It’s different for cable. Municipalities and so much red-tape to just get a franchise/agreement. Locales signing exclusivity agreements with those companies anyway in the beginning making them defacto the provider and so that industry was was never build up to be competition friendly. So bigger fish bought smaller fish for those luscious contracts. Not every company can afford to get in obviously. It’s even more rarer than one provider to go into an area at the same time.

        In Houston, this is no longer true, we used to only have Time Warner & SBC(?). Now multiple sections have multiple. In the NW section, we have AT&T fiber/U-verse and as a result, I’m able to pay a lower price to get access to TV/internet. Except this year they raised prices a bit to counter cord-cutting. It’s precisely because of deregulation U-verse was able to even get in. They just put fiber in our area, so I’m able to connect to 100Mbps for $50/mo+tax… Comcrap is competing for $70 for around 150Mbps.

      • Harlimus

        No matter what, sprint is done. Would you rather they merge with tmobile? Or would you rather their carcass be bought up by Verizon and att? Which is better for the consumer, which is worse?

        • ugp5

          I would prefer Sprint merge with Comcast.

        • Kevin

          Sprint should merge with a different company who is not a player in wireless, don’t merge with T-Mobile. We need the market to be competitive.

    • Fabian Cortez

      Edit: I do remember T-mo got that big payout when the AT&T+Tmo merger failed… so that probably helped substantially.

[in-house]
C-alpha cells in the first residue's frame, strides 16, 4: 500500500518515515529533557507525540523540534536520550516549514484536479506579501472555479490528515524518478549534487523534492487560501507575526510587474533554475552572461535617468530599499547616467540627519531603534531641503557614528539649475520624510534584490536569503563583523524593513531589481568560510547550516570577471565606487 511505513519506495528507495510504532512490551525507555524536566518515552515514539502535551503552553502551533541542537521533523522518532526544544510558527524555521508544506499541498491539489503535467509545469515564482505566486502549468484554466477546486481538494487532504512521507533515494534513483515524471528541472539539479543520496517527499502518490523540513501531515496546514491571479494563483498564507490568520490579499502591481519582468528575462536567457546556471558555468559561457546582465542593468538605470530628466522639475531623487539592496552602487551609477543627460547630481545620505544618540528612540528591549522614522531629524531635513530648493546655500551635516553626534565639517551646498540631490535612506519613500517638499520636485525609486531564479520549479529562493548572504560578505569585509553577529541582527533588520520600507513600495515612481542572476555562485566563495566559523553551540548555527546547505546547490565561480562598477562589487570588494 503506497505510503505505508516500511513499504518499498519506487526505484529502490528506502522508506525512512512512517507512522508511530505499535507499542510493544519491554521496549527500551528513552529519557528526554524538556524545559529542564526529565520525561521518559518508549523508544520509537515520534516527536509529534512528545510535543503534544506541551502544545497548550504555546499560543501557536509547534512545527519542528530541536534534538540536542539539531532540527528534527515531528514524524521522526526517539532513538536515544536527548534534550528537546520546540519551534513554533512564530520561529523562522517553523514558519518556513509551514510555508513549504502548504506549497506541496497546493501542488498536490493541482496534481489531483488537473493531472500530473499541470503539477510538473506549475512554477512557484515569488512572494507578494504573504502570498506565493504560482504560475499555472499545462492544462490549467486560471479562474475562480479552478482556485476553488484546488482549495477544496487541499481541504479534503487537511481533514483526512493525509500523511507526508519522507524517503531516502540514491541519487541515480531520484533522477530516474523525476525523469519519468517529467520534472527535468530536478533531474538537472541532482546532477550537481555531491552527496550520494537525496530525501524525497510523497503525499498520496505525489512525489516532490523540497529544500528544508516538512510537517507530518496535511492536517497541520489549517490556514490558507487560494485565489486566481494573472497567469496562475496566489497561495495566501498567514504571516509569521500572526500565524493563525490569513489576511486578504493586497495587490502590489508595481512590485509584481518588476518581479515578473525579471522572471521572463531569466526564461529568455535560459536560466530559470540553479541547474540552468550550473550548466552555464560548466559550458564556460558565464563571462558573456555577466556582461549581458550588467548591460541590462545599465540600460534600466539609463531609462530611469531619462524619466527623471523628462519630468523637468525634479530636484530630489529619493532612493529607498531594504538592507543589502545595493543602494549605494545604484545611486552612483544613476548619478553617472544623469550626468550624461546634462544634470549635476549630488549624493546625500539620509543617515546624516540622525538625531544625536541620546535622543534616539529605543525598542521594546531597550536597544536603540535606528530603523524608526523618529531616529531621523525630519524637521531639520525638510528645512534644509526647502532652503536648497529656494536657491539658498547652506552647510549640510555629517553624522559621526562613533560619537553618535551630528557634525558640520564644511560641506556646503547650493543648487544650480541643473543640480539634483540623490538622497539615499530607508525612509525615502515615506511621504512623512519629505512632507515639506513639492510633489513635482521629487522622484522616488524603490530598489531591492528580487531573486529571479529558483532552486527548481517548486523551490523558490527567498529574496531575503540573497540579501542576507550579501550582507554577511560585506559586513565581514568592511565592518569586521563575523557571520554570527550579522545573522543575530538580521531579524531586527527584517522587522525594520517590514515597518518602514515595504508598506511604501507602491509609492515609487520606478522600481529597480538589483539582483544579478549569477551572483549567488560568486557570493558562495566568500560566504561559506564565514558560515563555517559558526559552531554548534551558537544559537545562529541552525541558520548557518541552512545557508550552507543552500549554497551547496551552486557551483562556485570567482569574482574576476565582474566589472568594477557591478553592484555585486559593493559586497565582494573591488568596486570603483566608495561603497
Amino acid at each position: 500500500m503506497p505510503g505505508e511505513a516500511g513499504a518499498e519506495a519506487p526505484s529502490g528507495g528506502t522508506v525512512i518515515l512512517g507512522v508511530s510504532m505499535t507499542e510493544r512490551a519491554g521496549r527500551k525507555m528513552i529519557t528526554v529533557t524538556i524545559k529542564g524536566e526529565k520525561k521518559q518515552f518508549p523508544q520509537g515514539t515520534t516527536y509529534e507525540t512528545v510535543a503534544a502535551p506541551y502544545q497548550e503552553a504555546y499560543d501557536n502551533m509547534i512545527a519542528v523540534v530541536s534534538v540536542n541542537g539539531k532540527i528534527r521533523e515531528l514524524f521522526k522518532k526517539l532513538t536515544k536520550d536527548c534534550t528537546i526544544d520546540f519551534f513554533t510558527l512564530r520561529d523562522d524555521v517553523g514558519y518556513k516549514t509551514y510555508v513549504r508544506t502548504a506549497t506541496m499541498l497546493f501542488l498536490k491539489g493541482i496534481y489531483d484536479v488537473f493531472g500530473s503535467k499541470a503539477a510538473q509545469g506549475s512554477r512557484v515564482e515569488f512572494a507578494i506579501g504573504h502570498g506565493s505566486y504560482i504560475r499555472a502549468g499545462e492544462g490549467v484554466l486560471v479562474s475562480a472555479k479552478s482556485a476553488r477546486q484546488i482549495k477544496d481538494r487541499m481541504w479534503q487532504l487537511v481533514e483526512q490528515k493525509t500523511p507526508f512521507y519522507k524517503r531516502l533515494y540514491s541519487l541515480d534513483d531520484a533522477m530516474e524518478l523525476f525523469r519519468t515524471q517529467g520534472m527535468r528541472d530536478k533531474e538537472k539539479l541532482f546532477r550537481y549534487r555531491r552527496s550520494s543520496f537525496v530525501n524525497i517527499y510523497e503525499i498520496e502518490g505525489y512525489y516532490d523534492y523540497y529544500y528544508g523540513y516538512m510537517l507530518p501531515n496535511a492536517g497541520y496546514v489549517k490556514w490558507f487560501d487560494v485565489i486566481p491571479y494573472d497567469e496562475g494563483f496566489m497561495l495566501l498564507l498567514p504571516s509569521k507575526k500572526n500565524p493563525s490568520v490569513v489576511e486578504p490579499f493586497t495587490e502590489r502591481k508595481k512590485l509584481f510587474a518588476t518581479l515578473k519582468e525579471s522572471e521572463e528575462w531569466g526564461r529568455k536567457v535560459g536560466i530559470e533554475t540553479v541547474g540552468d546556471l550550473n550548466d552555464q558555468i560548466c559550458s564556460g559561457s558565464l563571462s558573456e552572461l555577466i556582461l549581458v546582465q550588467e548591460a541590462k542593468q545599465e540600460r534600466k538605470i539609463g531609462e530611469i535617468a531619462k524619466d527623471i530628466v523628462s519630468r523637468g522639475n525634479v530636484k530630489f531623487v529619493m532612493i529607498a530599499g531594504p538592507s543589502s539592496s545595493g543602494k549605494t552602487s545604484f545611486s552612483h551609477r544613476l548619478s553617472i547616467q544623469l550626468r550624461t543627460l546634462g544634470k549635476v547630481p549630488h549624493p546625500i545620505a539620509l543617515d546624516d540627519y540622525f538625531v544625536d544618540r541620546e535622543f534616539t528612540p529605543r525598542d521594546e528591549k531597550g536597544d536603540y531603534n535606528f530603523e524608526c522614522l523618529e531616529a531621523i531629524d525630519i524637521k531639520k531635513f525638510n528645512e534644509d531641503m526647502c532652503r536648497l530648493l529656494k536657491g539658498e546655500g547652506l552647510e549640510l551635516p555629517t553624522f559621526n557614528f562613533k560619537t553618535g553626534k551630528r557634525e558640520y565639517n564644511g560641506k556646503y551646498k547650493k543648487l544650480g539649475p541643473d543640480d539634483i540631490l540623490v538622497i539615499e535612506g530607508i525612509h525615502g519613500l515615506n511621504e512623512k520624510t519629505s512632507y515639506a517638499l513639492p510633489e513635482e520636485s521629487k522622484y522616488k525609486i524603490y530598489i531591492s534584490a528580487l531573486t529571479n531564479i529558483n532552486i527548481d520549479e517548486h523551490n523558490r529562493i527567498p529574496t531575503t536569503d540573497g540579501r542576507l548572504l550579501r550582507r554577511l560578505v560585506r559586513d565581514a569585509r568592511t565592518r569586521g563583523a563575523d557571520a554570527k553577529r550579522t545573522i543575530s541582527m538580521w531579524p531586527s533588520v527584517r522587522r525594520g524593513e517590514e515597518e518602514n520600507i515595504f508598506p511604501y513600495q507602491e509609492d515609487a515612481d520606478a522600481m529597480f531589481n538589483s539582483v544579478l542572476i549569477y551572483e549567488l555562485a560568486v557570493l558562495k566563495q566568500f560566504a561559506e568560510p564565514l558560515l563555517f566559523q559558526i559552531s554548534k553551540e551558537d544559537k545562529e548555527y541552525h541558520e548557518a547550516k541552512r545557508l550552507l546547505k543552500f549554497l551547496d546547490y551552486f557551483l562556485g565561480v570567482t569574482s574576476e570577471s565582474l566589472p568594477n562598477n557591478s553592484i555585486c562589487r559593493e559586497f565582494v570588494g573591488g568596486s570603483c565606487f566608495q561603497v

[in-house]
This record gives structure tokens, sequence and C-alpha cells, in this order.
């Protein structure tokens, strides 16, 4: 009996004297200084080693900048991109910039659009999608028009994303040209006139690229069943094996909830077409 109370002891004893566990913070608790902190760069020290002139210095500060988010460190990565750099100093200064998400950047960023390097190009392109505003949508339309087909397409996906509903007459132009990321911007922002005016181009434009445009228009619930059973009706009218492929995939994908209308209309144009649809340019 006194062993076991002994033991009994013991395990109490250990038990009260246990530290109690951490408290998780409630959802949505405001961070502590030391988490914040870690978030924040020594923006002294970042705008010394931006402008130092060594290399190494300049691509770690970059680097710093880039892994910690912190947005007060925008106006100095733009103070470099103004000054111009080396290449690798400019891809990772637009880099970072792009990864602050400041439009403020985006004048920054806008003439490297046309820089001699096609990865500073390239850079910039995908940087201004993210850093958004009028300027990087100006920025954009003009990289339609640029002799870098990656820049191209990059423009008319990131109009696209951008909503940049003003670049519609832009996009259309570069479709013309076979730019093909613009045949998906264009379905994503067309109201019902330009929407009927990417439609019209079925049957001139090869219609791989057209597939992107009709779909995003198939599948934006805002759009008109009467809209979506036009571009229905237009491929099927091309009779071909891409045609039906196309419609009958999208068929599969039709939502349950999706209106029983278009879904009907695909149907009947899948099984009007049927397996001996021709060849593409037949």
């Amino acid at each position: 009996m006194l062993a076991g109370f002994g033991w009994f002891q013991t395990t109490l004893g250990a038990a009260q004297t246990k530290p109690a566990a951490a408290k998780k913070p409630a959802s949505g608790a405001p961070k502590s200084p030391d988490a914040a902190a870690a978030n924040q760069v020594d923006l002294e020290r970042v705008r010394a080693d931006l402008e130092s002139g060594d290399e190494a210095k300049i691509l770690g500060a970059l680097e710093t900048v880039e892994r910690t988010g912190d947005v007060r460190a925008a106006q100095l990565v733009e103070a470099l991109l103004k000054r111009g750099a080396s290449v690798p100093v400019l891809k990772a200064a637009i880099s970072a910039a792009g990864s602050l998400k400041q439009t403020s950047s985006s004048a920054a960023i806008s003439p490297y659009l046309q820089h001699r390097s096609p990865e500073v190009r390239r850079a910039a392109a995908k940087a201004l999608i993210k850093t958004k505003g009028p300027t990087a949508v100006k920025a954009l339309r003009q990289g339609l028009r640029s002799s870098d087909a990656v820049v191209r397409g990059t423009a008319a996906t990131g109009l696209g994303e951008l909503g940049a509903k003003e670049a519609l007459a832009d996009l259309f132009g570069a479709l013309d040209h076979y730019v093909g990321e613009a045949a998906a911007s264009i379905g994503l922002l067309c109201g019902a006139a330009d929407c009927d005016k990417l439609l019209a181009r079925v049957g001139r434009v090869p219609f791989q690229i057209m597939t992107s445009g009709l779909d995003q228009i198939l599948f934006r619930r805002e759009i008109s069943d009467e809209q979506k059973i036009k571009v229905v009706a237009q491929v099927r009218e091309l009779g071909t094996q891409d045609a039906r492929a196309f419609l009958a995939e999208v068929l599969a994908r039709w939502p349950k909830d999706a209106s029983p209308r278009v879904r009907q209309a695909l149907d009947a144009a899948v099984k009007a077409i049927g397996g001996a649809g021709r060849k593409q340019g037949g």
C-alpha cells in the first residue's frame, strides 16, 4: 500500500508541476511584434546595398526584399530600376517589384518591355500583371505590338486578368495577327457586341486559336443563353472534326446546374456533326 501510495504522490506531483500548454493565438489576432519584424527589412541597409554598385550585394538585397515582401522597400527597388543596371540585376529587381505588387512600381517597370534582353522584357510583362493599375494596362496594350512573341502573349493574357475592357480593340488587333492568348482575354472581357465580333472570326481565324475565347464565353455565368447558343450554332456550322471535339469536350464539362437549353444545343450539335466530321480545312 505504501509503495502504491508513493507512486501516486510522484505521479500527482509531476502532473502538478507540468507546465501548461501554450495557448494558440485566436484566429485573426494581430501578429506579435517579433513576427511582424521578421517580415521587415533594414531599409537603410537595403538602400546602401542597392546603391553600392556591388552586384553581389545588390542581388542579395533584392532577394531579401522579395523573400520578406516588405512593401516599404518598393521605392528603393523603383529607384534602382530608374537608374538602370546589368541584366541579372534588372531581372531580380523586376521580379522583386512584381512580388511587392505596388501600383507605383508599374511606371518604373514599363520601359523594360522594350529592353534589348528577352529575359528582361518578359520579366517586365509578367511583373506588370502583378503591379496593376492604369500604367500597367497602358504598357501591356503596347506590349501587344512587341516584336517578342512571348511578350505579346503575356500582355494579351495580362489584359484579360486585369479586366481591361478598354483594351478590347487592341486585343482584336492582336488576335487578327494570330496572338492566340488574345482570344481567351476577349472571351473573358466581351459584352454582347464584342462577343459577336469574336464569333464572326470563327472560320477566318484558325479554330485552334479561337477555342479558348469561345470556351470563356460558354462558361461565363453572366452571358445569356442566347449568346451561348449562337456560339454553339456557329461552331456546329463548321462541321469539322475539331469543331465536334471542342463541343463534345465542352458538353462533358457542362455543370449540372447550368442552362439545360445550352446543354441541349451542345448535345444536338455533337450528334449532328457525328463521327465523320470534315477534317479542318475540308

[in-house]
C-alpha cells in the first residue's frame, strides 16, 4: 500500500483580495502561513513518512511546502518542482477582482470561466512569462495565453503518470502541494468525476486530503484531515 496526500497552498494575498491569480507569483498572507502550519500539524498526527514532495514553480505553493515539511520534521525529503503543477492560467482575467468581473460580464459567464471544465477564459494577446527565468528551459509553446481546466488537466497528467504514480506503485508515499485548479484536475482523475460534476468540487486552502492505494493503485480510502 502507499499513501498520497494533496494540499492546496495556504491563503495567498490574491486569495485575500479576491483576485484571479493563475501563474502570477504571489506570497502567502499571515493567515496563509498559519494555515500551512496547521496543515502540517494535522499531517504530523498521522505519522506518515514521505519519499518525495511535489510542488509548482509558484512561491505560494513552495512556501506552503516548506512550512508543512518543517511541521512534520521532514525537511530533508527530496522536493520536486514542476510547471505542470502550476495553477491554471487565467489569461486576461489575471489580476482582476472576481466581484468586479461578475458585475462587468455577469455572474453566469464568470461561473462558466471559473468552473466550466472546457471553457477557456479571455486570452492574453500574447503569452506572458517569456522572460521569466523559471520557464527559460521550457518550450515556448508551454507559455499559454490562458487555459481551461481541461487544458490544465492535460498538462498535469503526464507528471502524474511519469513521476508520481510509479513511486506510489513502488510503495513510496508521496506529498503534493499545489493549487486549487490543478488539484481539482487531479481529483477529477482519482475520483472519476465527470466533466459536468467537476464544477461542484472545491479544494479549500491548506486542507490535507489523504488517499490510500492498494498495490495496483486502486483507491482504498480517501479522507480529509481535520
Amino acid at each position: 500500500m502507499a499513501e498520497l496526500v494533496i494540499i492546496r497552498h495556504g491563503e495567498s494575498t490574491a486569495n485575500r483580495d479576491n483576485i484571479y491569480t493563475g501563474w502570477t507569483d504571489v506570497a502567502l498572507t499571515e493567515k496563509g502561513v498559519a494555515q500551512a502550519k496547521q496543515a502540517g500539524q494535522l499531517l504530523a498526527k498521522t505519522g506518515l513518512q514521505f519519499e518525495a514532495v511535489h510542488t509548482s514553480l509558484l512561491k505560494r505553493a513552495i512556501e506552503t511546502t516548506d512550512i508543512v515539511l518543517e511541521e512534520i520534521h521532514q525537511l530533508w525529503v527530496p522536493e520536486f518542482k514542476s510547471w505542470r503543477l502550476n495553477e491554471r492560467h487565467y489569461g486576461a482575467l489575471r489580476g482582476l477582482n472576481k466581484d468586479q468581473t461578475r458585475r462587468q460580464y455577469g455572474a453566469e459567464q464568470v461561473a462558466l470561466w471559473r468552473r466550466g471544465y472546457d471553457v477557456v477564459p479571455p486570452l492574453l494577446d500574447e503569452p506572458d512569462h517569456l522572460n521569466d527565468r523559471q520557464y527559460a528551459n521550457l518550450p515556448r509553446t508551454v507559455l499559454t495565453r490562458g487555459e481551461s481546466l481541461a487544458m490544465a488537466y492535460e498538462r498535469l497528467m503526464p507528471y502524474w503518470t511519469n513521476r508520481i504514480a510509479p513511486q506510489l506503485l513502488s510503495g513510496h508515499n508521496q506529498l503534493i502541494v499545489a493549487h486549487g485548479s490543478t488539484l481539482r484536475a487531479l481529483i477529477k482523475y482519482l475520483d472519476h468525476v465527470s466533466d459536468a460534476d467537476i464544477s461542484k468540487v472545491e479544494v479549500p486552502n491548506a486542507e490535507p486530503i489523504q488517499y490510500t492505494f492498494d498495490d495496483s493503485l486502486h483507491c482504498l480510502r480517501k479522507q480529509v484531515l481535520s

T-Mobile did not get a big payout after the failed AT&T merger. Deutsche Telekom did. And the fee was about $3 billion.

      But even if it was true, by that same exact virtue and benchmark, Sprint should be number one since they received $21 billion from SoftBank for a 70% stake in the combined company (2012). Subsequent monetary investment (in the hundreds of millions of dollars) has pushed this up to 84.1% ownership as of late 2018…

      It honestly has nothing to do with money.

      • teaReactor

        Yes, but DT wanted to cut Tmo US entirely iirc, so it may have helped chill them out for when the new CEO came in and he took a different approach.

        I never said it anything had anything to do with money because I literally have not read up on anything Sprint in a very long time. The last time I heard, SoftBank bought them and then they wanted to offload. So I guess that would still be the reasoning.

  • Daniel Holmstock

    i will repeat this comment in another topic – “Please FAIL – we do not NEED this merger this is that same play ATT made with “we need t-mobile for 4G” – WRONG! and time proved that. Time also proved that ATT is charging more now to recover from its “acquisitions”. So after 3 years of NO “pricing” or “little” pricing changes, they WILL have to make up the costs of paying for Sprint.”

  • marque2

    Yeah when Sprint goes bankrupt, its property goes up for auction and there is no guarantee that Tmobile would get the goods.

  • steveb944

    Talk about timing. There’s been so many other mergers they could have done this for and they didn’t. So now the most open company tries to merge, and it’s an issue.

    • Jose Mendoza

      I think that some Politicians have been consistent but it hasn’t been reported. Won’t say names, but I’m guessing people might know. It’s an issue regardless of it’s right in the open or not